This grande sonnerie French carriage clock is a fine example by Leroy. It is in pristine condition, its gorge style case newly regilded.
Very unusually, the strike selection lever is sited on the backplate rather than the base. The lever itself is therefore more easily accessed although the engraving is hidden somewhat by the gong; the choices are Great ring of bells / Quarters / Silent. The backplate also bears Leroy’s serial number 1775.
The white enamelled dial is in perfect original condition. The front of the dial is signed LEROY & FILS, 211 & 213 Regent Street London & 13 Palais Royal Paris. It is signed on the back with initials AM, Leroy and 1775, together with some indecipherable script. Adolphe Mojon was the favoured dial-maker / enameler for Drocourt and this same signature appears on many Drocourt dials.
The eight-day movement strikes the grande sonnerie sequence on the quarters on a pair of gongs. That is to say, on the quarter, half and three-quarter hour the clock is ting-tang striking on two gongs following the hour strike.
The Quarters option gives a ting-tang strike on the quarters, with the hour (on one gong) only at the full hour. Silent is self-evident. There is also an hour repeat button on the top of the clock, which simply repeats the last hour struck.
The movement frontplate is signed H.L. on one side, with a blanc roulant number 17116 stamped on the other side. The gong-block is signed F.D.
H.L. supplied movements to many high quality makers – Drocourt, Jacot and Leroy among them. According to Leigh Extence’s research, the last recorded signed H.L. movement prior to the take-over of their workshops by Drocourt in 1876/77 had a blanc roulant number 10757, when they changed from H.L.’s curved spokework on the wheels to straight crossings.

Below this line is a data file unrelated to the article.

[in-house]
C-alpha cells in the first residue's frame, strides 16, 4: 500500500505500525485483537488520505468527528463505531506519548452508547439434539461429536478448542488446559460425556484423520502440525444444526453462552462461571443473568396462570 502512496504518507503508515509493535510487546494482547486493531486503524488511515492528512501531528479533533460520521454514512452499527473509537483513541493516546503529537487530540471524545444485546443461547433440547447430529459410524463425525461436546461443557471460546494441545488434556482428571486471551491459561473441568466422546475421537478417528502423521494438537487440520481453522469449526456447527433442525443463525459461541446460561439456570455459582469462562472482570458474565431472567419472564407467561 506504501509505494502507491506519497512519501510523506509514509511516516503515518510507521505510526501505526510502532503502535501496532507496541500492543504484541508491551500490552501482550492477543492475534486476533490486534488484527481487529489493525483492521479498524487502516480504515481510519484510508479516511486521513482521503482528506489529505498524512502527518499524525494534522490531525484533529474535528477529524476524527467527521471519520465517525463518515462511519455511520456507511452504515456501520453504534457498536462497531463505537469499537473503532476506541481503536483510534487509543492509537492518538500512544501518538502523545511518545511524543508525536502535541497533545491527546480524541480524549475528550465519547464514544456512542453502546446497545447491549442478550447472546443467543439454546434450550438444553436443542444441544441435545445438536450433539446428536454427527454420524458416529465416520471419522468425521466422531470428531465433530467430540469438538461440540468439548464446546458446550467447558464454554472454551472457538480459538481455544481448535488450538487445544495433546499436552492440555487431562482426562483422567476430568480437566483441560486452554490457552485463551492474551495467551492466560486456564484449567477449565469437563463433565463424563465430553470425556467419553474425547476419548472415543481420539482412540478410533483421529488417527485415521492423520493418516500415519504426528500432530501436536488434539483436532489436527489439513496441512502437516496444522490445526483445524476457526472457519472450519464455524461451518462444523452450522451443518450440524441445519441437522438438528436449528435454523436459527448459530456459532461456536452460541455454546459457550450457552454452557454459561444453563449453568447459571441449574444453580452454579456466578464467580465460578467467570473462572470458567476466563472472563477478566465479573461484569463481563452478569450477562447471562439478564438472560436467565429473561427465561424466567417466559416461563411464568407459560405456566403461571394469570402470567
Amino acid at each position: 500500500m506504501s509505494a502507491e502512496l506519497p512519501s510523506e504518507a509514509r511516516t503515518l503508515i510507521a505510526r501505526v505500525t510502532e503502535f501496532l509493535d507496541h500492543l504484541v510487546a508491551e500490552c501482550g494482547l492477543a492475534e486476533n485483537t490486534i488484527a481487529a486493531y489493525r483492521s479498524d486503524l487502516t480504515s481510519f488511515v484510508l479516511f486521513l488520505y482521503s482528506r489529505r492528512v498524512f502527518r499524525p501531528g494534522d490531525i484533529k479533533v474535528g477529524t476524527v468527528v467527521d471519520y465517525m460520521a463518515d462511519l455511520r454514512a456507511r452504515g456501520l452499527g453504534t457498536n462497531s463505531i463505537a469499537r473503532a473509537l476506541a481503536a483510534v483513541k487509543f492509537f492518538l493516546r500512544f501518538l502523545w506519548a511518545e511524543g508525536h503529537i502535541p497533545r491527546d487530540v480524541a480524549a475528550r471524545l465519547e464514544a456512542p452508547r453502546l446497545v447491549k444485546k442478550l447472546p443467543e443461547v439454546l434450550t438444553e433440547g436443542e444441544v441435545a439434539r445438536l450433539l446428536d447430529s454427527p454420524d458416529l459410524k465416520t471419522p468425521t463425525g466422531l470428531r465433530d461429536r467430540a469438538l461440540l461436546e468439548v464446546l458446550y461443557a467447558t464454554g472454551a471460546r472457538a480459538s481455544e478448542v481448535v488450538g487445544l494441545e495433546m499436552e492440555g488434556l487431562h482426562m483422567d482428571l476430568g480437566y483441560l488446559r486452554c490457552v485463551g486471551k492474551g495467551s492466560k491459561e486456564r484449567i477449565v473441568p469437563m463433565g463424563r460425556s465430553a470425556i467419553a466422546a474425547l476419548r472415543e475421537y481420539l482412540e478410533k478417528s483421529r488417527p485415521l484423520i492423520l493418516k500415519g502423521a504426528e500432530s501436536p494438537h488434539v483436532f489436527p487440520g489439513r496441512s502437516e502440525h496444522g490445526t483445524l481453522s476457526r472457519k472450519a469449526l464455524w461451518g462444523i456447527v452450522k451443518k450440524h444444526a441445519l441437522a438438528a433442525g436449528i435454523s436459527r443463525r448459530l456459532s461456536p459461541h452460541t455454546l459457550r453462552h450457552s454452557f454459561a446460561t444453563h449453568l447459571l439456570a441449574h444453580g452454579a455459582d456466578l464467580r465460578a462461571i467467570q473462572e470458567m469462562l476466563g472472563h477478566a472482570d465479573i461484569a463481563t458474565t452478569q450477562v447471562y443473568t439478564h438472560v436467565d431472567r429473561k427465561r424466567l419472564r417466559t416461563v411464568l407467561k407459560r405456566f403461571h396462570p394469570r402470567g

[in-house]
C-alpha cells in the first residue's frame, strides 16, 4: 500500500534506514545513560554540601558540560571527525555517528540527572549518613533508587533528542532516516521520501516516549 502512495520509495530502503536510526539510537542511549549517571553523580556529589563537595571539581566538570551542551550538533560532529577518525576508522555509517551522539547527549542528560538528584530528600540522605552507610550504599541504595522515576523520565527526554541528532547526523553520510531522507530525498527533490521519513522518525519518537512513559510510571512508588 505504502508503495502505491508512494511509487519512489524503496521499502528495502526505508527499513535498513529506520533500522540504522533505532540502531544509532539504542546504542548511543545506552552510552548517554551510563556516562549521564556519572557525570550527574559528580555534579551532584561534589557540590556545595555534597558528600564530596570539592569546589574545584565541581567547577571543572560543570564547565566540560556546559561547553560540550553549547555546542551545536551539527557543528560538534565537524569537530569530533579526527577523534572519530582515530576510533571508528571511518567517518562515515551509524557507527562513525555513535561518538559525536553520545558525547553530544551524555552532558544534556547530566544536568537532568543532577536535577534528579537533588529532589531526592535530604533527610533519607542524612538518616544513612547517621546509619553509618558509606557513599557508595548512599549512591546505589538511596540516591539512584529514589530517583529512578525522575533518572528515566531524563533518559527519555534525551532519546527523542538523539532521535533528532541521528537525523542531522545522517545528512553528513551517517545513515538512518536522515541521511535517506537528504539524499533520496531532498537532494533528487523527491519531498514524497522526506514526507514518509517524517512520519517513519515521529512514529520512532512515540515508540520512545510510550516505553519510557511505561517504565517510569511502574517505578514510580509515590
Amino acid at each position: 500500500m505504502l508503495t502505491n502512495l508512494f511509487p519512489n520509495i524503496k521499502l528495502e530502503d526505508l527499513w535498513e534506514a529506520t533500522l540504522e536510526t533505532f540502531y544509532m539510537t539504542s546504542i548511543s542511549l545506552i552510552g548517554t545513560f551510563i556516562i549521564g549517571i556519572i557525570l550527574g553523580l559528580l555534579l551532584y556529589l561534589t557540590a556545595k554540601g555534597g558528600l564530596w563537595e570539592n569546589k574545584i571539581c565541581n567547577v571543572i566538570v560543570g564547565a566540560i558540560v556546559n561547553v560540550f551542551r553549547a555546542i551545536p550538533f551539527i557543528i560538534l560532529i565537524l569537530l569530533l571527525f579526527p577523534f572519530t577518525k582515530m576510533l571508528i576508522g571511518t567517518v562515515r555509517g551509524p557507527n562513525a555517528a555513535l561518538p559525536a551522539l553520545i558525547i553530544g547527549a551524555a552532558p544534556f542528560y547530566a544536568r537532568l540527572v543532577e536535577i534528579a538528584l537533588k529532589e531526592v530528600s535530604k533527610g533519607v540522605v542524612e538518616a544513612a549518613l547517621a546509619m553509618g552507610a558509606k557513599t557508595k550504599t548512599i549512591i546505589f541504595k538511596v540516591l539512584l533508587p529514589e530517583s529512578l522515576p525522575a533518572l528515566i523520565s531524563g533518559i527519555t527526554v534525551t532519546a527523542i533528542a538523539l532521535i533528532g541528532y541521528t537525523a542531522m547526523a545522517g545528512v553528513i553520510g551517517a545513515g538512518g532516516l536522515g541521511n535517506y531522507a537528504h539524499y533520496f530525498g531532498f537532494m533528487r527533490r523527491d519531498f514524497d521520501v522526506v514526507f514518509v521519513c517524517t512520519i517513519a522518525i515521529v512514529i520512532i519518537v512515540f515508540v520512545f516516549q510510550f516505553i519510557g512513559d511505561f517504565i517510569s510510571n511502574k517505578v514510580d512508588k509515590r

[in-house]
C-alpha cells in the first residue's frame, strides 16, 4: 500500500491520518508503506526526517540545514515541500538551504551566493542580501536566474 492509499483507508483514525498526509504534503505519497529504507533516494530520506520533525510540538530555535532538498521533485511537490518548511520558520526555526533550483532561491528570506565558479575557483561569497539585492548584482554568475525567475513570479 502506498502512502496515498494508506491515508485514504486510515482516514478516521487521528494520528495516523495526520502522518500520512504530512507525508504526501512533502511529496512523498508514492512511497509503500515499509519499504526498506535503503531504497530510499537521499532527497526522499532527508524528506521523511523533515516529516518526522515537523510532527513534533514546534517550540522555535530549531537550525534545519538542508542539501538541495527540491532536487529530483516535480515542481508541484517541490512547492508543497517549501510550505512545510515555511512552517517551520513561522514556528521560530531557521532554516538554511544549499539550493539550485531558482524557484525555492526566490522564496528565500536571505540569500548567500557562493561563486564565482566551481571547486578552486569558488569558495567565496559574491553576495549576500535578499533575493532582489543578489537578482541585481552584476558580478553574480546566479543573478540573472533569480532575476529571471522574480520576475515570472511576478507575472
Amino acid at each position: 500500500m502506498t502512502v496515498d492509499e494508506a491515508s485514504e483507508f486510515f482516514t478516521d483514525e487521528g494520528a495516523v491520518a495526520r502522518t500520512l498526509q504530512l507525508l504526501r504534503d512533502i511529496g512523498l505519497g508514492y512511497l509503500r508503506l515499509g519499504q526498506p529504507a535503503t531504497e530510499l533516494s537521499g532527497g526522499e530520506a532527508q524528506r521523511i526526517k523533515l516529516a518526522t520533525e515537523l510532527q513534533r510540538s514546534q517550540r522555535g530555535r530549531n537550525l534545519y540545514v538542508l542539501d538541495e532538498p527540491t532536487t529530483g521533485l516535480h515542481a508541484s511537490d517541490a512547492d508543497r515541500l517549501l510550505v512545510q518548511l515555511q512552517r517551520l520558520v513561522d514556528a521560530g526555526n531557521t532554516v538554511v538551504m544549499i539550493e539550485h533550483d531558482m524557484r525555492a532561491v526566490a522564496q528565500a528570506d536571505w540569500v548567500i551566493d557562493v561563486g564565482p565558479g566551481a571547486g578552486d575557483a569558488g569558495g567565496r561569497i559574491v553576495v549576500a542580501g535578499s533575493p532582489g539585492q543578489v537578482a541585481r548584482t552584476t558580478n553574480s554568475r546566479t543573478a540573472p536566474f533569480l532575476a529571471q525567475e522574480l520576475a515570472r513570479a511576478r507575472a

The wheel work on this clock has straight crossings, and so (together with the blanc roulant numbering sequence, the signed gong block, etc.) we can assume that actually this clock was made by Drocourt for Leroy in around 1880, using stock of plates that they took over from H.L.
The original silvered platform is engraved Slow and Fast in script on the narrow cock, and again on the backplate.
The clock is in good working order, but is yet to be overhauled. It will be overhauled for sale, and guaranteed for 3 years.
Height (with the handle up): 17.5cms
Le Roy et Fils were established by Basile Charles Le Roy in 1785 and were well known and fine makers of clocks. Basile Charles Le Roy was the Master Clockmaker to Napolean and along with his son Charles-Louis Le Roy were clockmakers to the Princess Paulineand the Duke de Bourbon. Examples of their work are in all the major collections as well in the Ministere de la Guerre, Paris.
The Maison de Le Roy was founded in 1785 at Palais Royal and continued until the death of Charles-Louis Le Roy at Versailles in 1865. Le Roy et Fils took on premises at 13-15 Galerie Montpensier, Palais Royal, Paris when the Duc d’Orleans opened the Palais Royal gardens for both the trade’s and public’s use with many prestigious shops opening under the arcaded walkways. From 1885, the London retail outlet of Le Roy et Fils was at 57 Bond Street, having moved from Regent Street.